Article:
The terraced rice fields of Yuanyang are the world's largest, and cover over 1000M of vertical terrain that has been carved by the local Hani minority group. The area was designated a World Heritage site by UNESCO, which prevents the landscape from being altered. April is the beginning of the rice planting season, when seedlings that have been covered against the cold in hoop-style plastic greenhouses are transplanted by hand to the terraces which have been plowed and prepared by water buffalo. This ancient landscape has started to change, and now 10-20% of the terraces are dry and uncultivated as young people are choosing more modern forms of work instead of eeking out a meager living of hard labor.
These village ladies were working for the Kunming Expo Tourist Company to prepare rice fields for planting below the lookout at Lauhuzui. Most of the land below the lookout has been leased by KETC, and the local ladies are paid Y60/day for planting, or Y110 for terrace maintenance. There are 30-40 women working in KETC's planting crew during planting time, and a tourist ticket for the overlook is Y100/person, and there are about 200 daily visitors to the overlook. KETC leases the land and pays for it to be farmed to ensure that the terraces are maintained in their original condition and used for rice. Other areas outside the core area of tourism have seen some 20% of their land left fallow or planted in dry-land crops like corn or soybeans.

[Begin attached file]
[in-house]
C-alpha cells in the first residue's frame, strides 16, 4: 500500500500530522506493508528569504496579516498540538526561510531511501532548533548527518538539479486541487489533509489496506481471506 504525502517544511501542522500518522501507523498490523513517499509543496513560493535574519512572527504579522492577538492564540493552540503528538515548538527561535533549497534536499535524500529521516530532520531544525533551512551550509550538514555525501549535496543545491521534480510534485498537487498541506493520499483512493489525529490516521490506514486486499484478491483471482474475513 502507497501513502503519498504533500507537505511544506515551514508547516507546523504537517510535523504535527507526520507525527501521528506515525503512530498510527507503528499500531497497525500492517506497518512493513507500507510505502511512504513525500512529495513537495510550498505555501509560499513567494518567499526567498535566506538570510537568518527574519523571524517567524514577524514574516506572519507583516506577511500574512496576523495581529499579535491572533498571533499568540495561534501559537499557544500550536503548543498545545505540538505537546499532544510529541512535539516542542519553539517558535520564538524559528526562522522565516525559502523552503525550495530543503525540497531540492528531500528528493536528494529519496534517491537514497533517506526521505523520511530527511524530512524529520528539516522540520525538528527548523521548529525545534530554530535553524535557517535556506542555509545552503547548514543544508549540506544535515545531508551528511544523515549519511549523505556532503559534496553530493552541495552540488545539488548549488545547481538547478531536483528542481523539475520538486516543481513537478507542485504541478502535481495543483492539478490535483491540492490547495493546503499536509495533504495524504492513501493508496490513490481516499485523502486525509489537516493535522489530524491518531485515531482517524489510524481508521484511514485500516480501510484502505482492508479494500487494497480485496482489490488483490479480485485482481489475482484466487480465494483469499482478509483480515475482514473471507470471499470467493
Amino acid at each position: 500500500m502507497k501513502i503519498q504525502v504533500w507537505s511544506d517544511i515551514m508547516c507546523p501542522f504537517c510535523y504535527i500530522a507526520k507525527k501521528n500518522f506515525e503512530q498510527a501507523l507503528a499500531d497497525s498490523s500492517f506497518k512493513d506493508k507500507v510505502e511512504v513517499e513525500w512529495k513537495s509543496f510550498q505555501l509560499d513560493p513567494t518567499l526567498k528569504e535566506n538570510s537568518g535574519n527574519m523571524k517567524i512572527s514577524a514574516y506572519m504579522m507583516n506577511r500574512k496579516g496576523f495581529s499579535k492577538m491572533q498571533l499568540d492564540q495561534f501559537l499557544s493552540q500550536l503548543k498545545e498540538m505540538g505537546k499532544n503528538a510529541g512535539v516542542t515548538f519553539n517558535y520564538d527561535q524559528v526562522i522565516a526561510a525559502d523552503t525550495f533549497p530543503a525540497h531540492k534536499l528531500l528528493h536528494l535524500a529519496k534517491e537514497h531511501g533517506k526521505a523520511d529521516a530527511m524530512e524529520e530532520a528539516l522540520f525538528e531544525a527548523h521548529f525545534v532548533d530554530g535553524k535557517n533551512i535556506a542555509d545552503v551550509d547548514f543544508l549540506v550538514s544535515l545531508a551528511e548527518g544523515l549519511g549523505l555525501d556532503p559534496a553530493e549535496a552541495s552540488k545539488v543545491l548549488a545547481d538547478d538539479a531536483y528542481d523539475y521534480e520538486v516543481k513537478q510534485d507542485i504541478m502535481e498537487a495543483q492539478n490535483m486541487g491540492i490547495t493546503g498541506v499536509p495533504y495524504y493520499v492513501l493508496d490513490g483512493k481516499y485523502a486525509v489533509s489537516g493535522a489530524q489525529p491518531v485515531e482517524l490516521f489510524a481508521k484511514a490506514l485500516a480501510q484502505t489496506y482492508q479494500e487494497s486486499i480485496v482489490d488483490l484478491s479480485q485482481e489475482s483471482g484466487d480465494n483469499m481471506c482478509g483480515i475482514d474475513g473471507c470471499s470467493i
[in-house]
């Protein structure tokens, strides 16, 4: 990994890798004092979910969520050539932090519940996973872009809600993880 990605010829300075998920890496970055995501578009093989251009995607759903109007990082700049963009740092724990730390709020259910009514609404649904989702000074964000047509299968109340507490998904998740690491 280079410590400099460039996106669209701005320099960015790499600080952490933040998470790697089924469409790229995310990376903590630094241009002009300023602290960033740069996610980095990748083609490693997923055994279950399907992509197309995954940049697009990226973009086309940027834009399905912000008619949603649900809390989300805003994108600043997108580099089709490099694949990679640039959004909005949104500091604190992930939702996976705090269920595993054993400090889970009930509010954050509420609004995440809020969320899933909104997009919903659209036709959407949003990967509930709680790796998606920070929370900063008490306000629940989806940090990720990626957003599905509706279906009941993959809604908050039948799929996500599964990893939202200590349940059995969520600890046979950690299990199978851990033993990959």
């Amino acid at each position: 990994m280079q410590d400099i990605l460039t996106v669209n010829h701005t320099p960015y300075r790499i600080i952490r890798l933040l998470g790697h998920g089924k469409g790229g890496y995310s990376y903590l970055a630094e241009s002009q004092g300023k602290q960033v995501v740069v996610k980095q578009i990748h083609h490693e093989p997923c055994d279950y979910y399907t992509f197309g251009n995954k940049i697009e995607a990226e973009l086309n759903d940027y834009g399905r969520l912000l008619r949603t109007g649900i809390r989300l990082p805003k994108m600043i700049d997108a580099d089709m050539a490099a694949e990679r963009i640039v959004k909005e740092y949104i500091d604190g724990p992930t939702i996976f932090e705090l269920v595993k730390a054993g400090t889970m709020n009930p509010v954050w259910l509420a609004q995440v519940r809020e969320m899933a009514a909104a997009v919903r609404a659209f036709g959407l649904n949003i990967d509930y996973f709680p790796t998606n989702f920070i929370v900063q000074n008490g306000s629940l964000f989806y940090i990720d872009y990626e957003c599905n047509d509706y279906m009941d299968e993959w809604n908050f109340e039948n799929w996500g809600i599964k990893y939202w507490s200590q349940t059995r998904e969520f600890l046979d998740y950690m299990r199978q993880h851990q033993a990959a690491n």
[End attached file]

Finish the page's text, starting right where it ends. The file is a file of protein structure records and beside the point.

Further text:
Farmers in this area own about 4mu of land and make 1,500kg of rice from it. Fertilizer is applied at a rate of 150kg per mu. In the cities, women can make Y90 and men Y150, and I didn't see many young people working in the fields.
- ©2017 George Steinmetz
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